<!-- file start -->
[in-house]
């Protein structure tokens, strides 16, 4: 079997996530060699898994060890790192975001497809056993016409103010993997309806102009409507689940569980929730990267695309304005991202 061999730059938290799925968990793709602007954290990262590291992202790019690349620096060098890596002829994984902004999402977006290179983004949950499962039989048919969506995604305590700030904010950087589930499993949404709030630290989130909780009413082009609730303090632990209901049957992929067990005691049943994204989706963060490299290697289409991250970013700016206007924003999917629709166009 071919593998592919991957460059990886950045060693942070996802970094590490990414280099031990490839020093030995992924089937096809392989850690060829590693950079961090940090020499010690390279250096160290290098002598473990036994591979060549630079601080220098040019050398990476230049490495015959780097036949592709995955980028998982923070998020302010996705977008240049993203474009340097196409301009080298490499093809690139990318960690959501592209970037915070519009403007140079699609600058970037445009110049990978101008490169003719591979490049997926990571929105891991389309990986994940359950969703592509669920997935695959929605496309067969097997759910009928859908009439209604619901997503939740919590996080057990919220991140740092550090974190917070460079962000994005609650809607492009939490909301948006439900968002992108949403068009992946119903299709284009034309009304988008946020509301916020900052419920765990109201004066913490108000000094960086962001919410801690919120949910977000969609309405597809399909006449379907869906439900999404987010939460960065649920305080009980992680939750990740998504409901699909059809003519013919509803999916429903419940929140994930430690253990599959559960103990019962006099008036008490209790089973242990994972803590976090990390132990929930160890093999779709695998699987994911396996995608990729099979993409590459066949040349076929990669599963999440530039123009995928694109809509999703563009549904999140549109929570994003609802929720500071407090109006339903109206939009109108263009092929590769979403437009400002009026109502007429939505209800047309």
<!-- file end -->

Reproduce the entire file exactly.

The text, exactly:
[in-house]
């Protein structure tokens, strides 16, 4: 079997996530060699898994060890790192975001497809056993016409103010993997309806102009409507689940569980929730990267695309304005991202 061999730059938290799925968990793709602007954290990262590291992202790019690349620096060098890596002829994984902004999402977006290179983004949950499962039989048919969506995604305590700030904010950087589930499993949404709030630290989130909780009413082009609730303090632990209901049957992929067990005691049943994204989706963060490299290697289409991250970013700016206007924003999917629709166009 071919593998592919991957460059990886950045060693942070996802970094590490990414280099031990490839020093030995992924089937096809392989850690060829590693950079961090940090020499010690390279250096160290290098002598473990036994591979060549630079601080220098040019050398990476230049490495015959780097036949592709995955980028998982923070998020302010996705977008240049993203474009340097196409301009080298490499093809690139990318960690959501592209970037915070519009403007140079699609600058970037445009110049990978101008490169003719591979490049997926990571929105891991389309990986994940359950969703592509669920997935695959929605496309067969097997759910009928859908009439209604619901997503939740919590996080057990919220991140740092550090974190917070460079962000994005609650809607492009939490909301948006439900968002992108949403068009992946119903299709284009034309009304988008946020509301916020900052419920765990109201004066913490108000000094960086962001919410801690919120949910977000969609309405597809399909006449379907869906439900999404987010939460960065649920305080009980992680939750990740998504409901699909059809003519013919509803999916429903419940929140994930430690253990599959559960103990019962006099008036008490209790089973242990994972803590976090990390132990929930160890093999779709695998699987994911396996995608990729099979993409590459066949040349076929990669599963999440530039123009995928694109809509999703563009549904999140549109929570994003609802929720500071407090109006339903109206939009109108263009092929590769979403437009400002009026109502007429939505209800047309």